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A Dickens of a Christmas

Charles Dickens's tale of greed, redemption, and goodwill in 'A Christmas Carol' still influences the way we celebrate the holiday today.

By Marilynne Scott Mason / December 21, 2007



Charles Dickens, a consummate raconteur and arguably the greatest English-speaking storyteller after Shakespeare, knew how to seize his readers' imaginations and draw them headlong into his narratives. At this season of the year, I – like so many of my fellow Anglophiles – think of him as inevitably as I do of family and friends gathered together to celebrate that first, glorious Christmas.

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In fact, as many have pointed out over the years, Dickens practically invented the way we celebrate Christmas in modern times. He certainly contributed to a certain Christmas nostalgia – a longing to see goodwill expressed by everyone everywhere toward everyone else.

For many years, we invited friends to join our family for a Dickens-inspired four-course roast beef and Yorkshire pudding supper, followed by gleaming raspberry pears, Christmas pudding, and Christmas cake.

Every year, the first and last courses varied a little (sometimes oyster stew, sometimes wild mushroom bisque to begin), but the main course stayed the same.

When two of our daughters stopped eating red meat, I accommodated with an additional small bird – a smoked turkey or roasted Cornish game hen. Then we found that the guests enjoyed poultry with their prime rib, too, and the birds got bigger as the years passed and more people joined the repast on the night before Christmas Eve.

After dinner, we planned readings, drawing from the greatest Christmas literature we could find, and sometimes a guest or two would bring something they had written to share with us.

Frequently, one or another of us read something from Dickens to the company. One year, I gave our guests a capsule of his life story and then read from my favorite of all his Christmas tales – making sure to include the "terrible" secret about it – that he started out writing it for money. He was in financial trouble at the time.

But if "A Christmas Carol" began as a monetary enterprise, it soon became the maestro's darling. The story about an elderly miser who has made himself and everyone around him as miserable as he can, and who meets his destiny one Christmas Eve in a gracious haunting by four "spirits" (three of whom represent the spirits of Christmas past, present, and future) offered new scope for his imagination.

Dickens contrasts Scrooge's ghastly life with the joyful lives of others who may be poor, but who choose love over the avaricious acquisition of wealth.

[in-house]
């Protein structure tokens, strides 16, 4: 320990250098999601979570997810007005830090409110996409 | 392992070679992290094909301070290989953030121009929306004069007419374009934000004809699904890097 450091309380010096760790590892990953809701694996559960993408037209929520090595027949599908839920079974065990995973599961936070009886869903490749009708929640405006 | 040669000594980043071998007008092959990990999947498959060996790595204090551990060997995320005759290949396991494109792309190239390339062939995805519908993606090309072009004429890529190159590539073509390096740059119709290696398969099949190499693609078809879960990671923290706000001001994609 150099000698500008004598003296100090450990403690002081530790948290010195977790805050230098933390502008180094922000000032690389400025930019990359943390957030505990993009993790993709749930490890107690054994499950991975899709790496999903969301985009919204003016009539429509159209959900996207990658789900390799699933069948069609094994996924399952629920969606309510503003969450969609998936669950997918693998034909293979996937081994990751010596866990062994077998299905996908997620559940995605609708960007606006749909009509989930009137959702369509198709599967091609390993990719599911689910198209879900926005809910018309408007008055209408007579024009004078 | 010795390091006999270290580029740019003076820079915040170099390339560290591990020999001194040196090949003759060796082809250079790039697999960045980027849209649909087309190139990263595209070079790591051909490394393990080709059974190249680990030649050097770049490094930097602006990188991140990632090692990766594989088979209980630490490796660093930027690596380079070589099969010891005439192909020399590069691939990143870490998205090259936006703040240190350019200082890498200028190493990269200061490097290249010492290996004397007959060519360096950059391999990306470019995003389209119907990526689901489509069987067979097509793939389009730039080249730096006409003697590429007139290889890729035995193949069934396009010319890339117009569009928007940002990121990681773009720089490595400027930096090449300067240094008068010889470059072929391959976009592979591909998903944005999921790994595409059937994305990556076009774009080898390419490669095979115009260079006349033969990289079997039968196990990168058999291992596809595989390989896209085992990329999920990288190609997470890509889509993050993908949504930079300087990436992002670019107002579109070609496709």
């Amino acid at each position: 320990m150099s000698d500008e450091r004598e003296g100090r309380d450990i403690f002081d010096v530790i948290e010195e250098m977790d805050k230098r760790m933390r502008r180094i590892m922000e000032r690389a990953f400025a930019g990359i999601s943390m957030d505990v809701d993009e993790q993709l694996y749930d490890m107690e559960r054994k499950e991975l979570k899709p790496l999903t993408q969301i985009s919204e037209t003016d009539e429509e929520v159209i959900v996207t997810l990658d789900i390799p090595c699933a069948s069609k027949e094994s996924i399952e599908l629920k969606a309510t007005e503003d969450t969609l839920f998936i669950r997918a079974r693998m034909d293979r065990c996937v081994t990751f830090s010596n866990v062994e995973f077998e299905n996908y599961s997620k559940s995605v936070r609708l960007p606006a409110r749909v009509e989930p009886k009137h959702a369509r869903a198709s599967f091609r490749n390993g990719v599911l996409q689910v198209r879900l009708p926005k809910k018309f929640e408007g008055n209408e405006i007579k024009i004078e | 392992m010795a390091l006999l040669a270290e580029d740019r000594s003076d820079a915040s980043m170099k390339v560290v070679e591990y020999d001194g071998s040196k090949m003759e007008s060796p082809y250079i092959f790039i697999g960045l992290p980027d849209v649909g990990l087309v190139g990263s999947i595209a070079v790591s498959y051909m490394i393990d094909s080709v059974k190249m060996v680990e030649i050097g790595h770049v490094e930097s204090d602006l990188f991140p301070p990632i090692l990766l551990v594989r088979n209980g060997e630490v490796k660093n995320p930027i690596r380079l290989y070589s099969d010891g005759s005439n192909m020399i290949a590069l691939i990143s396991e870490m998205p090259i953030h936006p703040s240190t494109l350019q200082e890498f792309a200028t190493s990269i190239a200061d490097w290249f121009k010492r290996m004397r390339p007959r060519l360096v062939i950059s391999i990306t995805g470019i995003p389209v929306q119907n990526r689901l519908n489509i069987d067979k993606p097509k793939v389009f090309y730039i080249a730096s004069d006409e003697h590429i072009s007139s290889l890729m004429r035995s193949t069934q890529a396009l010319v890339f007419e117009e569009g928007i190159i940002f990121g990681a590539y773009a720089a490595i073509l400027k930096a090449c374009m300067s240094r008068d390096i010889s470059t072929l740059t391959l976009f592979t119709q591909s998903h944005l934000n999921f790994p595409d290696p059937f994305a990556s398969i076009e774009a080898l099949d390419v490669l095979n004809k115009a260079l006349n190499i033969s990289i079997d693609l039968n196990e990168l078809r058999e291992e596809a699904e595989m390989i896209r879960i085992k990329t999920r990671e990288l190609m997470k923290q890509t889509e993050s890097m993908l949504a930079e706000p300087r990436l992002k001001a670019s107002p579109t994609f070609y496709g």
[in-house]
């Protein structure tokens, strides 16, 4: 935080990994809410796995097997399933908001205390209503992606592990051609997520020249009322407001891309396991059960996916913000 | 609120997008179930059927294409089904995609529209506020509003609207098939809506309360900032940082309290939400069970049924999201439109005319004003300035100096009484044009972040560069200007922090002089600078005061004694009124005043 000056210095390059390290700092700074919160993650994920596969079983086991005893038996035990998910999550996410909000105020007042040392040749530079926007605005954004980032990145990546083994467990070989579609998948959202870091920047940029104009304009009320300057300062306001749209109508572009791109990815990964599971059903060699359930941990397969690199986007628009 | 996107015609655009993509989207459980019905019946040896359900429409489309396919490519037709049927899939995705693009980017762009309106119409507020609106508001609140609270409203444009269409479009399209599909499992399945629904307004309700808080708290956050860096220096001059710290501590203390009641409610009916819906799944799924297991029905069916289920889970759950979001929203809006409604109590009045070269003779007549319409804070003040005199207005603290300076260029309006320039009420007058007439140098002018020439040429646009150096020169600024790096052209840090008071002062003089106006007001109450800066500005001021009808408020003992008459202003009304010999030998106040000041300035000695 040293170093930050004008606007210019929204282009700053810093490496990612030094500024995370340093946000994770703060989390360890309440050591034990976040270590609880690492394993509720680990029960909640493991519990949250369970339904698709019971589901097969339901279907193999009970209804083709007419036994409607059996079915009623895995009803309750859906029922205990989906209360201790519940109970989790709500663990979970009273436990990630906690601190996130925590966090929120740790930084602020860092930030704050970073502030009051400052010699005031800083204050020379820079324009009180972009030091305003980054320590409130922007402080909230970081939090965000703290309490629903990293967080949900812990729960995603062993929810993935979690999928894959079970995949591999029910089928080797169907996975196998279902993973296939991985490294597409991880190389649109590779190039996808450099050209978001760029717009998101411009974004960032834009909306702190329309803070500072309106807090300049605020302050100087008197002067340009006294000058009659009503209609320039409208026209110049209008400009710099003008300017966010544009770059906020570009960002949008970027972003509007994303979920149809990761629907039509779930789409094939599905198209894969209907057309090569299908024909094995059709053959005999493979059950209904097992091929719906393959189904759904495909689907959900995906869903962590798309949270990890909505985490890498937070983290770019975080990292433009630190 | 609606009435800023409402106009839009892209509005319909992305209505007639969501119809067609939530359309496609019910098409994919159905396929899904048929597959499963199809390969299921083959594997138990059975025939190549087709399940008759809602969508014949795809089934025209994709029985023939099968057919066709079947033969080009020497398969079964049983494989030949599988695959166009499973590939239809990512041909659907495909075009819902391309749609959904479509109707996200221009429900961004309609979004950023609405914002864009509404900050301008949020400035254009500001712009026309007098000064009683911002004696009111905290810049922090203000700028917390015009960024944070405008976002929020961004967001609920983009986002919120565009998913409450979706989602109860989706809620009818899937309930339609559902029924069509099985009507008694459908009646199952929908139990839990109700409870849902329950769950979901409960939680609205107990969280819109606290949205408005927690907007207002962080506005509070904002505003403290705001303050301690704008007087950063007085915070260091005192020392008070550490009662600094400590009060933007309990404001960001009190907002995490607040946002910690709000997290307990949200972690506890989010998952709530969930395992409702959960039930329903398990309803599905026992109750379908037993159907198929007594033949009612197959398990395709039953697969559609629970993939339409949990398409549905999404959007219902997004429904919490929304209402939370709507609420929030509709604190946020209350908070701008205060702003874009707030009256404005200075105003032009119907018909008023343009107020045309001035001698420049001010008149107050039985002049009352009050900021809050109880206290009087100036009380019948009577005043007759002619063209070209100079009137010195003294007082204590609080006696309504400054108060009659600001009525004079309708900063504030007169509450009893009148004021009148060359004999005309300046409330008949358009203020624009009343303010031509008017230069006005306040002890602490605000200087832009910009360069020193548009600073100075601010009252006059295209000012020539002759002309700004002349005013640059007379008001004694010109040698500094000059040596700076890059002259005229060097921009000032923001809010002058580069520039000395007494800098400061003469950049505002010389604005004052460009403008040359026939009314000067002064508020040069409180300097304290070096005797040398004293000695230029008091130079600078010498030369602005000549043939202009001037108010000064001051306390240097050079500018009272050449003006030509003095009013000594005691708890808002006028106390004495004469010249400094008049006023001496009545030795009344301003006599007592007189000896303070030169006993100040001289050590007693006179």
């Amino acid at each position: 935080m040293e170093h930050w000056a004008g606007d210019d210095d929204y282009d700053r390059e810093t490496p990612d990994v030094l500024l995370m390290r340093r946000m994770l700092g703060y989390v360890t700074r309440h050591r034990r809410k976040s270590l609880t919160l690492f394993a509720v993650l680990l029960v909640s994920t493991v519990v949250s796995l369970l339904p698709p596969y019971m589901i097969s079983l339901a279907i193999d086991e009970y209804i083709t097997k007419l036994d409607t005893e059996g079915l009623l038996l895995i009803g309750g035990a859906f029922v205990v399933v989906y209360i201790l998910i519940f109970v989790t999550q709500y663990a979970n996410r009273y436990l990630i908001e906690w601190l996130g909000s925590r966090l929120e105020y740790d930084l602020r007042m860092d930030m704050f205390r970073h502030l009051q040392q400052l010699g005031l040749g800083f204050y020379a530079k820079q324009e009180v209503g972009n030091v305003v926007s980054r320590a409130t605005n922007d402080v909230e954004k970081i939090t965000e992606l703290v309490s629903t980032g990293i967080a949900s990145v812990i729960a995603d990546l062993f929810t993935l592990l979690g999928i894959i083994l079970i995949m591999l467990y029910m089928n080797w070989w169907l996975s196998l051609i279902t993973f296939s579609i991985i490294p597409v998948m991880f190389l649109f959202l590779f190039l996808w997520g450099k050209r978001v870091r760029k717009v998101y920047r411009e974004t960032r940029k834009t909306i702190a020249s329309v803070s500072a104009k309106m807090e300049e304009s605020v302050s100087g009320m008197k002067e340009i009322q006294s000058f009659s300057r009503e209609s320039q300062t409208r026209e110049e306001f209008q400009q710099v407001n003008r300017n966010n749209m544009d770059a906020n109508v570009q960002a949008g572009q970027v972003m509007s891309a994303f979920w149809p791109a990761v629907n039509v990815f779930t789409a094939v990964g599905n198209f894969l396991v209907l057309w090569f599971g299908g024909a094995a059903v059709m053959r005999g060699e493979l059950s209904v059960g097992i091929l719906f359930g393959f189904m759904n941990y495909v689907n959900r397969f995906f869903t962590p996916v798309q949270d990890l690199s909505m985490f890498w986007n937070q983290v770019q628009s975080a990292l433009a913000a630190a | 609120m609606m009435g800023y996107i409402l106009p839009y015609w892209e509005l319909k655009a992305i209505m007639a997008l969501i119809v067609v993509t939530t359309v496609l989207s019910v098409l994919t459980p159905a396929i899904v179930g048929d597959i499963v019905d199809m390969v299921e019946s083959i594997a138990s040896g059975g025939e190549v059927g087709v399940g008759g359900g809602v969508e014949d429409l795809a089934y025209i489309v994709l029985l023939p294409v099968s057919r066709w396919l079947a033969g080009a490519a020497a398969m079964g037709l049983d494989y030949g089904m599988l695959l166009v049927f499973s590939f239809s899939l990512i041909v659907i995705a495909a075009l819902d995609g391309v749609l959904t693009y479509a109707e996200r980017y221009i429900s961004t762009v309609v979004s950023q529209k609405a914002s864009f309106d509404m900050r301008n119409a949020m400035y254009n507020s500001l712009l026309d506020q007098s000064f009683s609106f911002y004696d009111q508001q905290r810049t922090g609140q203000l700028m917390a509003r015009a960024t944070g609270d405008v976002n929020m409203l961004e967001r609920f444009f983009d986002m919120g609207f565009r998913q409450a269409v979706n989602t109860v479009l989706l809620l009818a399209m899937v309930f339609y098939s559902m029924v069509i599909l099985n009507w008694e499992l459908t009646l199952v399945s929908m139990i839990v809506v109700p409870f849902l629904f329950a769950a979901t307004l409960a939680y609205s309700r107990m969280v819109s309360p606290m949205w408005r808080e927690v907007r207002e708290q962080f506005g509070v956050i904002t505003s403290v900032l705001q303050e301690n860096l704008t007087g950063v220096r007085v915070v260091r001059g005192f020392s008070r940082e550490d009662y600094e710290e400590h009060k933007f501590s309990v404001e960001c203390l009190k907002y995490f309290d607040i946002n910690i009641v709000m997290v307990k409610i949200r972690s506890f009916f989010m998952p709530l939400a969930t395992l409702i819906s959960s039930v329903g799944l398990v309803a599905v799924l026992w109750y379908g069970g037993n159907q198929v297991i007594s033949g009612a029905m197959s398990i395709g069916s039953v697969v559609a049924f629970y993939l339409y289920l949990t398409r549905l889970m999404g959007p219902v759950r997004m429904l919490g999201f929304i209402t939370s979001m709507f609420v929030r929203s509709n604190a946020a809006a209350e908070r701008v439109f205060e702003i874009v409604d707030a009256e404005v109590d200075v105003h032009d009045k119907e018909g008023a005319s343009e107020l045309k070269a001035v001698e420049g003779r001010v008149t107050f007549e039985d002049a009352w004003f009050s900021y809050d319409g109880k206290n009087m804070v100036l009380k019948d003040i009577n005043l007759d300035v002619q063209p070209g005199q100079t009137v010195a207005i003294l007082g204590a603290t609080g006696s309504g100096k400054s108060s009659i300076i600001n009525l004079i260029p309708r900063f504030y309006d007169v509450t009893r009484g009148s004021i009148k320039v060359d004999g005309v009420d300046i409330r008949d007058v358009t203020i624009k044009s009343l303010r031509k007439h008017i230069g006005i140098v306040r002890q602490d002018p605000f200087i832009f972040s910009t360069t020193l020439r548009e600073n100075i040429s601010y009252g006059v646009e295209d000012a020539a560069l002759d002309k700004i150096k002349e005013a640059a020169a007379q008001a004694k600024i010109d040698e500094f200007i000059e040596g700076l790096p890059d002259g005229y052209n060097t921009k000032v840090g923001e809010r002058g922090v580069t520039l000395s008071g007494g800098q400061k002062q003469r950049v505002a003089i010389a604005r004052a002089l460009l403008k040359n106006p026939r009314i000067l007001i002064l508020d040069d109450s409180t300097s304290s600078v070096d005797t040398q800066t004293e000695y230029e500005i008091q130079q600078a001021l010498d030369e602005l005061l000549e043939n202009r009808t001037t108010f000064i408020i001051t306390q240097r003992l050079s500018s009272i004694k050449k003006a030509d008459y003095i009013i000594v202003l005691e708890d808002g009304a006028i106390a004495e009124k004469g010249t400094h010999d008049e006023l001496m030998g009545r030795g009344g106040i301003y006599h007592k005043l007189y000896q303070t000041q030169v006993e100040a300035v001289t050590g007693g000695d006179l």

Scrooge, too, might have been happy, might have been loved. But once he set up a golden idol in his heart (as his former fiancée, Belle, put it), there was no room for his ideals. One by one, they fell away and, with them, his prospects for a happy life.

There are many obdurate villains in Dickens's stories, but there are others – apparently lost souls – who wake to their own mistakes. This holiday tale is really about an individual's redemption – a most appropriate subject for the season.

Dickens had "A Christmas Carol" bound carefully and issued in a small printing of several thousand. It sold out almost at once. And it continues to stand the test of time, at least partly because Dickens had a way of inhabiting his characters (like the actor he was) that made them get up off the page and grab us.

It's been said that Dickens would wander the streets of London late at night, gesticulating wildly as he spoke the lines of his Christmas characters and worked out their idiosyncrasies. He loved these characters and believed in them; he loved Christmas and believed in it. That's why the story still rings true.

Innumerable stage and screen adaptations attest to the popularity of "A Christmas Carol" (among which I proclaim that the 1951 Alistair Sim version is the best, and is, indeed, the favorite of many film critics).

What makes the story so compelling for so many is Dickens's sense of the sacred, his passionate regard for the individual, and his altruistic idealism that balanced sentiment with profound revelations about the human condition and shed a bright light on some of the darkest evils of his day – all in the hope of healing. His sharp-as-blades satirical wit sliced through all the hypocrisy of his age (and ours) to mock the sins of avarice and disturb the complacency of the greedy. He set out not only "to comfort the afflicted," but to "afflict the comfortable."

And sometimes they listened! There are actual accounts of 19th-century factory owners and other businessmen who, after seeing "A Christmas Carol" performed, changed their policies toward the working poor, giving their employees time off on Christmas and better working conditions.

Perhaps they recognized themselves as the irascible Scrooge. But Dickens reached them because he didn't ask them to tear down what they'd built up. He was a reformer, not a revolutionary. He understood why social sins create misery and that compassion heals it. And because he was a great artist, he also inspired some young people to redirect their lives to the greater good.

I'm not alone in my affection for this great little book. And this year, I think I'll read it again to the family, if the littlest ones will allow. If not, I'll ask my husband to read it to me – on Christmas Eve-eve, of course.

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